14 November 2020

The first winter rains

Week 46; 13 November 2020 - Pivot Fields

We had our first winter rain this week which was very welcome, it seemed to clear the suspended dust and other impurities in the sky and minimises dust on the ground when driving in the desert - at least for a few days. There was some light rain in the early morning before arriving at the farm and it was overcast till almost 8am before the sun finally made an appearance. I headed to the marsh, stopping for this 1st year Turkestan Shrike that was taking advantage of the Grasshoppers and Dragonflies that were rendered lethargic in the coolness of the early morning, to get a quick breakfast. There was no sun at all, so had to crank up the ISO to get a decent image

Turkestan Shrike (Lanius phoenicuroides)

Like last week, a few of us (John, Jules and Christian) met near the marsh and waited for the light to improve. I noticed a Crested Honey Buzzard flying slowly across the distant field - hardly a worthy record shot..

Crested Honey Buzzard (Pernis ptilorhynchus)

There wasn't too much happening at the marsh and the water level had also increased with the rain, so I headed off for a drive. A Sparrowhawk darted out from the Tamarix Tree's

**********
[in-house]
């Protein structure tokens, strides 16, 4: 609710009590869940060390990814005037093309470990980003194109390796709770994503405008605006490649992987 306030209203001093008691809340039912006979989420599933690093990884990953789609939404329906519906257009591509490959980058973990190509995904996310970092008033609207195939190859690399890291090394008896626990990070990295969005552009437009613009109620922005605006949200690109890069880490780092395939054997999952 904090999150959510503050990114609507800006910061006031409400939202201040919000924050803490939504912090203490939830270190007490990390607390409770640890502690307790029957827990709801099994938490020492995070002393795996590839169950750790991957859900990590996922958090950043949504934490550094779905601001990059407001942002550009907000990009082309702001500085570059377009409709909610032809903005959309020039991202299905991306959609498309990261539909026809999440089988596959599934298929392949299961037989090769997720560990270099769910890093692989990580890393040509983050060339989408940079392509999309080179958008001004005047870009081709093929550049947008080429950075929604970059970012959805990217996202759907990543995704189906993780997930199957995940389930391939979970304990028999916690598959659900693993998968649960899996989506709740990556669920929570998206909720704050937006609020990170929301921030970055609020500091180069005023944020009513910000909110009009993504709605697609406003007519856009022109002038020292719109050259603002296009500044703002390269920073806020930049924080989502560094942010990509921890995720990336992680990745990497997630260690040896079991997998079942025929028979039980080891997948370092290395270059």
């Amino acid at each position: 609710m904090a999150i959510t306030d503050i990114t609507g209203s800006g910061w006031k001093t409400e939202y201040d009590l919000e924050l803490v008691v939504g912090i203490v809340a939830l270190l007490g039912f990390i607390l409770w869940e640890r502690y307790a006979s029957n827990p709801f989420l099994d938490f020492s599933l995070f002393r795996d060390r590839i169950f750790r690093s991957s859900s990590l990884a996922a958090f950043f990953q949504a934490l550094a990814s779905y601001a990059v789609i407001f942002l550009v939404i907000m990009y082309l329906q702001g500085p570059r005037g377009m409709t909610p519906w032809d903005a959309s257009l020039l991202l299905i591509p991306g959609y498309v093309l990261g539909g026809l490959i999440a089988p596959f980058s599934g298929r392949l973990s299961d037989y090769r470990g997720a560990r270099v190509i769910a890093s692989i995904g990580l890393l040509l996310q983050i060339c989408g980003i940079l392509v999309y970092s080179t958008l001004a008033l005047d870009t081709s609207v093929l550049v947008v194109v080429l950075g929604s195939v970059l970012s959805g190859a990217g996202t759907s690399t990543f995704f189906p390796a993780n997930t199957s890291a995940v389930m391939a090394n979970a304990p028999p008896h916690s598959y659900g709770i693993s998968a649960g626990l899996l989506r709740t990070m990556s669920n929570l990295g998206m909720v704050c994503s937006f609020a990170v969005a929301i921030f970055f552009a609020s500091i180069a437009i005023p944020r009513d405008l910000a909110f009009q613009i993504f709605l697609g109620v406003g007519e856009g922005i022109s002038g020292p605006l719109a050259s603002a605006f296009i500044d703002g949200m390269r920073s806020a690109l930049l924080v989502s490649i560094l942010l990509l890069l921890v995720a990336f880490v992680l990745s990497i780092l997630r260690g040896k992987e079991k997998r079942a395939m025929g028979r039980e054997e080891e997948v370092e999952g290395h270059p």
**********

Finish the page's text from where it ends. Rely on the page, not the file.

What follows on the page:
Eurasian Sparrowhawk (Accipiter nisus)

Slowly the sun broke through the breaking clouds giving short periods of sunshine. On the overhead line, I had a small flock of Corn Bunting

Corn Bunting (Emberiza calandra)

Not much further on, a Daurian Shrike in soft winter light

Daurian Shrike (Lanius isabellinus)

Followed by a Steppe Grey Shrike, still puffed up from the coolness of the morning

Great Grey Shrike (Lanius e. lahtora)

I found a pair of European Stonechat's that were obliging

Female European Stonechat (Saxicola rubicola)

Male European Stonechat (Saxicola rubicola)

and in the same area, a Graceful Prinia allowing me to capture one of the best images I have of this species

Graceful Prinia (Prinia gracilis)

It then clouded over again as I went in search of the Sociable Lapwing's  or a Golden Plover - no luck, but I did manage to get a few Skylark's as they took off from the field

Eurasian Skylark (Alauda arvensis)

And a female Desert Wheatear, posing nicely on a raised mound

Desert Wheatear (Oenanthe deserti)

It didn't seem the sun was going to make an appearance for some time, so I called it a morning. I thought it was a relatively quiet morning, but when I submitted my eBird list, I had racked up 50 species at the farm which was pretty impressive for early winter.

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